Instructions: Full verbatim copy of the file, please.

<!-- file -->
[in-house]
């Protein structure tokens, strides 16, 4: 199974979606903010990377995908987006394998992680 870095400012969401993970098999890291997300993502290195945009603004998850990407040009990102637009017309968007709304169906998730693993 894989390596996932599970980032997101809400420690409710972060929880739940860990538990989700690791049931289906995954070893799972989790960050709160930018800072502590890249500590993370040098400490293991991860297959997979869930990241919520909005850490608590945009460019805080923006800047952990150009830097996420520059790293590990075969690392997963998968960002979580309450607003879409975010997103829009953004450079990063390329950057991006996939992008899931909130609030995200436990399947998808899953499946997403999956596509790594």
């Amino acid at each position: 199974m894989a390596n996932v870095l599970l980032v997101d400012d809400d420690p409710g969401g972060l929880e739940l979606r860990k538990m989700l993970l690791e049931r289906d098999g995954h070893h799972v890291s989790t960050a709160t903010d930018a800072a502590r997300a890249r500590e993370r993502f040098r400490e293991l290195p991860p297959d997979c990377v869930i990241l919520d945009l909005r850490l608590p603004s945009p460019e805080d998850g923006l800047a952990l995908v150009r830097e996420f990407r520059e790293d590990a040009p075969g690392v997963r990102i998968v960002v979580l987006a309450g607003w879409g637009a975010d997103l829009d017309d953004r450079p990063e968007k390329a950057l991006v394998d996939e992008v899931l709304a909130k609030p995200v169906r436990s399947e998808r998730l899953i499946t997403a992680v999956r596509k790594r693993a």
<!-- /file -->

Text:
[in-house]
């Protein structure tokens, strides 16, 4: 199974979606903010990377995908987006394998992680 870095400012969401993970098999890291997300993502290195945009603004998850990407040009990102637009017309968007709304169906998730693993 894989390596996932599970980032997101809400420690409710972060929880739940860990538990989700690791049931289906995954070893799972989790960050709160930018800072502590890249500590993370040098400490293991991860297959997979869930990241919520909005850490608590945009460019805080923006800047952990150009830097996420520059790293590990075969690392997963998968960002979580309450607003879409975010997103829009953004450079990063390329950057991006996939992008899931909130609030995200436990399947998808899953499946997403999956596509790594």
């Amino acid at each position: 199974m894989a390596n996932v870095l599970l980032v997101d400012d809400d420690p409710g969401g972060l929880e739940l979606r860990k538990m989700l993970l690791e049931r289906d098999g995954h070893h799972v890291s989790t960050a709160t903010d930018a800072a502590r997300a890249r500590e993370r993502f040098r400490e293991l290195p991860p297959d997979c990377v869930i990241l919520d945009l909005r850490l608590p603004s945009p460019e805080d998850g923006l800047a952990l995908v150009r830097e996420f990407r520059e790293d590990a040009p075969g690392v997963r990102i998968v960002v979580l987006a309450g607003w879409g637009a975010d997103l829009d017309d953004r450079p990063e968007k390329a950057l991006v394998d996939e992008v899931l709304a909130k609030p995200v169906r436990s399947e998808r998730l899953i499946t997403a992680v999956r596509k790594r693993a």